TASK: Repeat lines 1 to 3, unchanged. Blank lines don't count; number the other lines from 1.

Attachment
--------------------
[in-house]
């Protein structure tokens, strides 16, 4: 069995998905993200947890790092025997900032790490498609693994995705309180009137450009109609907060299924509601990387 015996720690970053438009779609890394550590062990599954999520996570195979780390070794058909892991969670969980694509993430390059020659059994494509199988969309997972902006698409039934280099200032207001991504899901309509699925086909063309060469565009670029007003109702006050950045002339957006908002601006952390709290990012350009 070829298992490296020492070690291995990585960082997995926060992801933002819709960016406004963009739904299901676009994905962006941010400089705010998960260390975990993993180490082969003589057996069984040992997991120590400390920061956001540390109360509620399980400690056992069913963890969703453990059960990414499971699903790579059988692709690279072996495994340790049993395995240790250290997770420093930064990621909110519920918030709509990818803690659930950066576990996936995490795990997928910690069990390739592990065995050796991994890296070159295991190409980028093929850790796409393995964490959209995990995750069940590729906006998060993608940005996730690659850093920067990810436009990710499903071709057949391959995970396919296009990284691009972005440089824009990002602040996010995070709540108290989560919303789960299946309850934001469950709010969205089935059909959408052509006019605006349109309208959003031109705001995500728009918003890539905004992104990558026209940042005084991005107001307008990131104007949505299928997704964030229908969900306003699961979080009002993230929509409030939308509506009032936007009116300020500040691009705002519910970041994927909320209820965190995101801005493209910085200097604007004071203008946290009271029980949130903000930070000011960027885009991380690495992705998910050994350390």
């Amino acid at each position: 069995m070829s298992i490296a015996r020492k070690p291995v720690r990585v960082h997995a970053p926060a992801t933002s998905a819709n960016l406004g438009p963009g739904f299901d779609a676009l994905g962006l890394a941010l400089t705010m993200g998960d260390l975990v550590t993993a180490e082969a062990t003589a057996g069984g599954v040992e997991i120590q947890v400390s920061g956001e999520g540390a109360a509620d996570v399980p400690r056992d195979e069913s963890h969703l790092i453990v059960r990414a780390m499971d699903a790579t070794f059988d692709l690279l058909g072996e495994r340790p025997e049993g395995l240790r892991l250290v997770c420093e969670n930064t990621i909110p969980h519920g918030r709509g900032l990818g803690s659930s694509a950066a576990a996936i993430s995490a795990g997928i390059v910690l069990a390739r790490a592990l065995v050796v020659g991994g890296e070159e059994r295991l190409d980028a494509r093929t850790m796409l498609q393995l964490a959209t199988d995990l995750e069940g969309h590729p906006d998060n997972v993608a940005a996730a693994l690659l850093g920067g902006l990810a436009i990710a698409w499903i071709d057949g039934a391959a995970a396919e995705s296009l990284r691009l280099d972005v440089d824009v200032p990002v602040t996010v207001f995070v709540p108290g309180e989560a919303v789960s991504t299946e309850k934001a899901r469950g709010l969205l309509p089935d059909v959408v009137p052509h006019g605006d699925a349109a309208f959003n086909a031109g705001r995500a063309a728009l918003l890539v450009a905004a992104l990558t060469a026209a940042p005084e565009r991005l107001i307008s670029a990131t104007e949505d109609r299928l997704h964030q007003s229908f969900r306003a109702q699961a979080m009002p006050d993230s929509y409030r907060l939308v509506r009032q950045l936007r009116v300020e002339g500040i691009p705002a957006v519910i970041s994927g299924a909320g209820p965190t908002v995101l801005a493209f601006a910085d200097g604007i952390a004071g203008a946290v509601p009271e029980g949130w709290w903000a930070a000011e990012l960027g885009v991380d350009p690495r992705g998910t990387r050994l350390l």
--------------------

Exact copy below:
[in-house]
């Protein structure tokens, strides 16, 4: 069995998905993200947890790092025997900032790490498609693994995705309180009137450009109609907060299924509601990387 015996720690970053438009779609890394550590062990599954999520996570195979780390070794058909892991969670969980694509993430390059020659059994494509199988969309997972902006698409039934280099200032207001991504899901309509699925086909063309060469565009670029007003109702006050950045002339957006908002601006952390709290990012350009 070829298992490296020492070690291995990585960082997995926060992801933002819709960016406004963009739904299901676009994905962006941010400089705010998960260390975990993993180490082969003589057996069984040992997991120590400390920061956001540390109360509620399980400690056992069913963890969703453990059960990414499971699903790579059988692709690279072996495994340790049993395995240790250290997770420093930064990621909110519920918030709509990818803690659930950066576990996936995490795990997928910690069990390739592990065995050796991994890296070159295991190409980028093929850790796409393995964490959209995990995750069940590729906006998060993608940005996730690659850093920067990810436009990710499903071709057949391959995970396919296009990284691009972005440089824009990002602040996010995070709540108290989560919303789960299946309850934001469950709010969205089935059909959408052509006019605006349109309208959003031109705001995500728009918003890539905004992104990558026209940042005084991005107001307008990131104007949505299928997704964030229908969900306003699961979080009002993230929509409030939308509506009032936007009116300020500040691009705002519910970041994927909320209820965190995101801005493209910085200097604007004071203008946290009271029980949130903000930070000011960027885009991380690495992705998910050994350390």
């Amino acid at each position: 069995m070829s298992i490296a015996r020492k070690p291995v720690r990585v960082h997995a970053p926060a992801t933002s998905a819709n960016l406004g438009p963009g739904f299901d779609a676009l994905g962006l890394a941010l400089t705010m993200g998960d260390l975990v550590t993993a180490e082969a062990t003589a057996g069984g599954v040992e997991i120590q947890v400390s920061g956001e999520g540390a109360a509620d996570v399980p400690r056992d195979e069913s963890h969703l790092i453990v059960r990414a780390m499971d699903a790579t070794f059988d692709l690279l058909g072996e495994r340790p025997e049993g395995l240790r892991l250290v997770c420093e969670n930064t990621i909110p969980h519920g918030r709509g900032l990818g803690s659930s694509a950066a576990a996936i993430s995490a795990g997928i390059v910690l069990a390739r790490a592990l065995v050796v020659g991994g890296e070159e059994r295991l190409d980028a494509r093929t850790m796409l498609q393995l964490a959209t199988d995990l995750e069940g969309h590729p906006d998060n997972v993608a940005a996730a693994l690659l850093g920067g902006l990810a436009i990710a698409w499903i071709d057949g039934a391959a995970a396919e995705s296009l990284r691009l280099d972005v440089d824009v200032p990002v602040t996010v207001f995070v709540p108290g309180e989560a919303v789960s991504t299946e309850k934001a899901r469950g709010l969205l309509p089935d059909v959408v009137p052509h006019g605006d699925a349109a309208f959003n086909a031109g705001r995500a063309a728009l918003l890539v450009a905004a992104l990558t060469a026209a940042p005084e565009r991005l107001i307008s670029a990131t104007e949505d109609r299928l997704h964030q007003s229908f969900r306003a109702q699961a979080m009002p006050d993230s929509y409030r907060l939308v509506r009032q950045l936007r009116v300020e002339g500040i691009p705002a957006v519910i970041s994927g299924a909320g209820p965190t908002v995101l801005a493209f601006a910085d200097g604007i952390a004071g203008a946290v509601p009271e029980g949130w709290w903000a930070a000011e990012l960027g885009v991380d350009p690495r992705g998910t990387r050994l350390l």